A race for perfection

As India ended its World Cup campaign with a ninth-place finish, followers of the game were rooting for a special bravery award for goalkeeper Parattu Raveendran Sreejesh. Such was his impact on the games India played that even Hockey India Secretary General Narinder Batra officially admitted that Sreejesh made all the difference as the country finished ninth among 12 teams.

The 26-year-old from Kerala stood firm in the face of waves of attack and was the standout performer for India.

Coming into prominence at the inaugural Asian Champions Trophy in 2011, where he saved two penalty strokes in the final, Sreejesh has made the country’s No. 1 goalkeeper slot his own. That Sreejesh spends more time than even other field players in training is a reflection of his stubborn desire to be the best.

“My strength and my weakness is the same: my stubbornness to excel once I have made a choice,” says Sreejesh.

“When I played in the 2010 World Cup, Adrian (D’Souza) was the senior goalkeeper. I learnt a lot from him, especially on how to stay calm under pressure. This time, I was among the senior players and it adds to the responsibilities. But I tried to do my best,” Sreejesh says.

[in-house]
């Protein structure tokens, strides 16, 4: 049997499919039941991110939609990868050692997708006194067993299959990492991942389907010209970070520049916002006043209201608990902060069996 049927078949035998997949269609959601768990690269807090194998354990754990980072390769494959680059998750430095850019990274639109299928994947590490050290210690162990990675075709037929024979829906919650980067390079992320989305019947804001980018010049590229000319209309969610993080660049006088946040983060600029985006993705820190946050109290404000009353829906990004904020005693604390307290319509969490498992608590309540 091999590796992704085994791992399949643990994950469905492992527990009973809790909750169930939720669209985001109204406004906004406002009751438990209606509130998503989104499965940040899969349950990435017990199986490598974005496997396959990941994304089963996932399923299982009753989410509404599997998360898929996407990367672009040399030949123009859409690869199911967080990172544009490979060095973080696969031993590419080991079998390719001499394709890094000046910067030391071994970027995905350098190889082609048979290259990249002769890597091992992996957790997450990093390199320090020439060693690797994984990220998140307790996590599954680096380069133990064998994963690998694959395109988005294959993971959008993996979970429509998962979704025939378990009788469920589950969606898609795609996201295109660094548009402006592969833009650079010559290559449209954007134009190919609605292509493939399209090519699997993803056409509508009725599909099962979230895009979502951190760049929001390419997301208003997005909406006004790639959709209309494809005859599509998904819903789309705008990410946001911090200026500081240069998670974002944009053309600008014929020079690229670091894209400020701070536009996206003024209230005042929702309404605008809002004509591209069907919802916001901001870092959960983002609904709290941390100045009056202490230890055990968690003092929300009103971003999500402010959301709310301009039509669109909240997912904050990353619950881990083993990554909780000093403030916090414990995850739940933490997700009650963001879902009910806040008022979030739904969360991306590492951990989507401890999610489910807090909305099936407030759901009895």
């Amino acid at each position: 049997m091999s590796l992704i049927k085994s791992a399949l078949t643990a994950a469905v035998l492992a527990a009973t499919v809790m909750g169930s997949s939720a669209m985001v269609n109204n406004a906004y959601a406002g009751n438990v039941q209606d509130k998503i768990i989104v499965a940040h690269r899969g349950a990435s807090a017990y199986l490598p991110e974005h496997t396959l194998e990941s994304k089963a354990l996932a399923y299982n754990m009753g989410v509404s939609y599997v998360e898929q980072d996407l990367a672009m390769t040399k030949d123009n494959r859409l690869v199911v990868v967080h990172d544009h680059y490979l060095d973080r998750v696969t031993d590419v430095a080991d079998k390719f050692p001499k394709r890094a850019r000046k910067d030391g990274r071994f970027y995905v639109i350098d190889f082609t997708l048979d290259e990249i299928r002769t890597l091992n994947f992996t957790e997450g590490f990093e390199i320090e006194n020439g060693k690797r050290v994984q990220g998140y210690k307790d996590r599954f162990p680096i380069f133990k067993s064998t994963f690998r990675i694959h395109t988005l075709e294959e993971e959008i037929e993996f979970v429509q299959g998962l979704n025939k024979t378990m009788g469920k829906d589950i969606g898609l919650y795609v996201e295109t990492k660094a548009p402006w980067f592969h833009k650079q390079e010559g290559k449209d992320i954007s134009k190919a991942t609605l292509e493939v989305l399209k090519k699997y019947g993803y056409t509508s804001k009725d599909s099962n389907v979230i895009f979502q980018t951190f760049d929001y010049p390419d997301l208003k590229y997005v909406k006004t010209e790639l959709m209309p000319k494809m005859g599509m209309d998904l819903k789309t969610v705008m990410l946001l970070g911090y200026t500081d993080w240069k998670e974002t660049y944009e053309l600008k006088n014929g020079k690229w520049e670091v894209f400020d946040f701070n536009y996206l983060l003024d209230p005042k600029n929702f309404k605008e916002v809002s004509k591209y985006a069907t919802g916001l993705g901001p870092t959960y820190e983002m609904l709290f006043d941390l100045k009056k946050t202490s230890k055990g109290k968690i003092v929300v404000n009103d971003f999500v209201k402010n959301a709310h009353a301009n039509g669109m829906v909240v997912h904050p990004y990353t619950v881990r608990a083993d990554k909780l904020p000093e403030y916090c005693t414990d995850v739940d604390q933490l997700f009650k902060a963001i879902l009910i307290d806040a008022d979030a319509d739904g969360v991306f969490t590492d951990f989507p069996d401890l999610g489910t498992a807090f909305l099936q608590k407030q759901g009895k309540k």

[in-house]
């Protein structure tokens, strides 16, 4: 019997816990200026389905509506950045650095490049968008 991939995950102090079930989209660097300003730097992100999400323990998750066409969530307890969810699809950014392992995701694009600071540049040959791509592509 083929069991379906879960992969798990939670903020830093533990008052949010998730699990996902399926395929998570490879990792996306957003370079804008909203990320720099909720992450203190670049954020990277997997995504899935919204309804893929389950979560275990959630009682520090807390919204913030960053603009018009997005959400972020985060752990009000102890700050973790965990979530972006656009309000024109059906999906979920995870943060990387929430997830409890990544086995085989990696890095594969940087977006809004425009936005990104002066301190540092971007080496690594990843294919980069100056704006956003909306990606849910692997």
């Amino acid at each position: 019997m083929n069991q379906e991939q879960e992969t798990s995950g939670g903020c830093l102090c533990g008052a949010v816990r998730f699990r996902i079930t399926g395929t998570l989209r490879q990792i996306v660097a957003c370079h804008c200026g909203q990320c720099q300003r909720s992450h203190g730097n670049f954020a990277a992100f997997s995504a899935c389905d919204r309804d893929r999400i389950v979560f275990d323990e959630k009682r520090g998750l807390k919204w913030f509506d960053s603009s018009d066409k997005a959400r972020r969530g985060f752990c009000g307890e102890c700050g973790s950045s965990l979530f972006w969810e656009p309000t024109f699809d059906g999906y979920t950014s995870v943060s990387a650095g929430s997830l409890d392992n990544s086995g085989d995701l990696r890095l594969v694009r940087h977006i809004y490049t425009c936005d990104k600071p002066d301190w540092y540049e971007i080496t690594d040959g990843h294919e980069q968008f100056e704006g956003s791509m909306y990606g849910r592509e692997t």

The father-to-be admits it hurt every time the team lost due to errors by other players. India conceded the winning goal in the first two games — against Belgium and England — in the final 20 seconds. Both times, Sreejesh managed to stop the first shot but was let down by the lack of backup from the rest.

“After saving goal after goal relentlessly for 70 minutes, it does feel bad when a last-minute goal, due to defensive errors by other players, lead to the team losing a crucial game.

“But I can also understand the pressure. Most of these players are really young. It was the first World Cup for many of them and a major world level tournament for most. There is immense pressure, a World Cup is a different ball game altogether. Even the best players get nervous on that stage and despite all the training, lack of experience was a big factor,” Sreejesh says.

Not too many people know that the Indian team utilised the services of Martin Drijver during the recent World Cup. Sreejesh says Drijver, who runs a goalkeeping academy in the Netherlands, was instrumental in helping him reduce some common errors. “He worked with us only for a brief time but I learnt a lot from him. Most importantly, he told me to not bother about balls getting in. He told me, ‘Sreejesh, only try to stop the stoppable balls. Don’t go for the unstoppable ones or fancy dives’. That one sentence made a lot of difference to my thought process. It also made me realise how much more I have to learn,” Sreejesh says.

Uthra Ganesan